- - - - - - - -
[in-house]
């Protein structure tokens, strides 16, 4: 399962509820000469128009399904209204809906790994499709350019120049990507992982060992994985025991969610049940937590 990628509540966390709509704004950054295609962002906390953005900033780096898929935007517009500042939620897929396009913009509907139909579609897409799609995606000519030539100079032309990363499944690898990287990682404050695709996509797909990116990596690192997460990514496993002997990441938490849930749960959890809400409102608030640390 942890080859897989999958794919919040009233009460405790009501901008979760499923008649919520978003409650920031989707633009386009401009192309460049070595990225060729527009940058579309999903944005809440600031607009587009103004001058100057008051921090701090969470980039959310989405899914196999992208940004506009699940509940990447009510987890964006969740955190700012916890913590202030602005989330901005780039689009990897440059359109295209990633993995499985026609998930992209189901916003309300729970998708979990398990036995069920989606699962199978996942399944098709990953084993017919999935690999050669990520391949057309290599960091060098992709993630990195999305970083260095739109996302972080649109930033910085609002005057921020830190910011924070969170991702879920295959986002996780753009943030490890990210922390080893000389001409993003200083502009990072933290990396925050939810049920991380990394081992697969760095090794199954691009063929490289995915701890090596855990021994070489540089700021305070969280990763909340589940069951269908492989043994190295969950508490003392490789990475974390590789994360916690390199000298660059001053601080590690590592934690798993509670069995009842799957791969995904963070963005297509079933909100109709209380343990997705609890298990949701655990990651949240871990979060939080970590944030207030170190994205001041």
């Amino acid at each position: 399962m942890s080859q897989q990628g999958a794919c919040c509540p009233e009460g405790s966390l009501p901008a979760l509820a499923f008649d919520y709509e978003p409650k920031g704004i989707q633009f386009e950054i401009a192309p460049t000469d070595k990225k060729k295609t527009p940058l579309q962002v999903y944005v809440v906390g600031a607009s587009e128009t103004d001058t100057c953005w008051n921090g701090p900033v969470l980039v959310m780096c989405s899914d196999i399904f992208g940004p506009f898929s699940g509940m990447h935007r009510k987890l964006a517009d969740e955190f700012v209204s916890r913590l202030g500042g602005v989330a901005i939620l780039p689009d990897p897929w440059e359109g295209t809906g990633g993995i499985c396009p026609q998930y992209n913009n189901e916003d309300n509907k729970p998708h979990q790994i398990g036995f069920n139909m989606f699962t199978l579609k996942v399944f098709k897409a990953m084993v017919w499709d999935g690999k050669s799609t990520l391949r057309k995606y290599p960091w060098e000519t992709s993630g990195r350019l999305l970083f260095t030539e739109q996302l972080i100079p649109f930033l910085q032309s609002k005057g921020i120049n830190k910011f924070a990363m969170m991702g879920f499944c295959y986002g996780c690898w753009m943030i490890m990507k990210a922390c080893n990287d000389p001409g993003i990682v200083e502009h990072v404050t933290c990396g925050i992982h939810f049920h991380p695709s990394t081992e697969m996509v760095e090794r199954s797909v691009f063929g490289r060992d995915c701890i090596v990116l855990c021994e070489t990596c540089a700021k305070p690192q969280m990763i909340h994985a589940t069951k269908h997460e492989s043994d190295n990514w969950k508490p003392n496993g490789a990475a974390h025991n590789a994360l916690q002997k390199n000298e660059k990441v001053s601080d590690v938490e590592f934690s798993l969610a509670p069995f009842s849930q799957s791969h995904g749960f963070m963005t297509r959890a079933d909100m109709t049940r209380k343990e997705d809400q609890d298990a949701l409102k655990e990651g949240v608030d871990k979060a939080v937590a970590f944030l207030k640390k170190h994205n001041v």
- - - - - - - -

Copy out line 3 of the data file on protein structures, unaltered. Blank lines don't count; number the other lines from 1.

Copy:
């Amino acid at each position: 399962m942890s080859q897989q990628g999958a794919c919040c509540p009233e009460g405790s966390l009501p901008a979760l509820a499923f008649d919520y709509e978003p409650k920031g704004i989707q633009f386009e950054i401009a192309p460049t000469d070595k990225k060729k295609t527009p940058l579309q962002v999903y944005v809440v906390g600031a607009s587009e128009t103004d001058t100057c953005w008051n921090g701090p900033v969470l980039v959310m780096c989405s899914d196999i399904f992208g940004p506009f898929s699940g509940m990447h935007r009510k987890l964006a517009d969740e955190f700012v209204s916890r913590l202030g500042g602005v989330a901005i939620l780039p689009d990897p897929w440059e359109g295209t809906g990633g993995i499985c396009p026609q998930y992209n913009n189901e916003d309300n509907k729970p998708h979990q790994i398990g036995f069920n139909m989606f699962t199978l579609k996942v399944f098709k897409a990953m084993v017919w499709d999935g690999k050669s799609t990520l391949r057309k995606y290599p960091w060098e000519t992709s993630g990195r350019l999305l970083f260095t030539e739109q996302l972080i100079p649109f930033l910085q032309s609002k005057g921020i120049n830190k910011f924070a990363m969170m991702g879920f499944c295959y986002g996780c690898w753009m943030i490890m990507k990210a922390c080893n990287d000389p001409g993003i990682v200083e502009h990072v404050t933290c990396g925050i992982h939810f049920h991380p695709s990394t081992e697969m996509v760095e090794r199954s797909v691009f063929g490289r060992d995915c701890i090596v990116l855990c021994e070489t990596c540089a700021k305070p690192q969280m990763i909340h994985a589940t069951k269908h997460e492989s043994d190295n990514w969950k508490p003392n496993g490789a990475a974390h025991n590789a994360l916690q002997k390199n000298e660059k990441v001053s601080d590690v938490e590592f934690s798993l969610a509670p069995f009842s849930q799957s791969h995904g749960f963070m963005t297509r959890a079933d909100m109709t049940r209380k343990e997705d809400q609890d298990a949701l409102k655990e990651g949240v608030d871990k979060a939080v937590a970590f944030l207030k640390k170190h994205n001041v």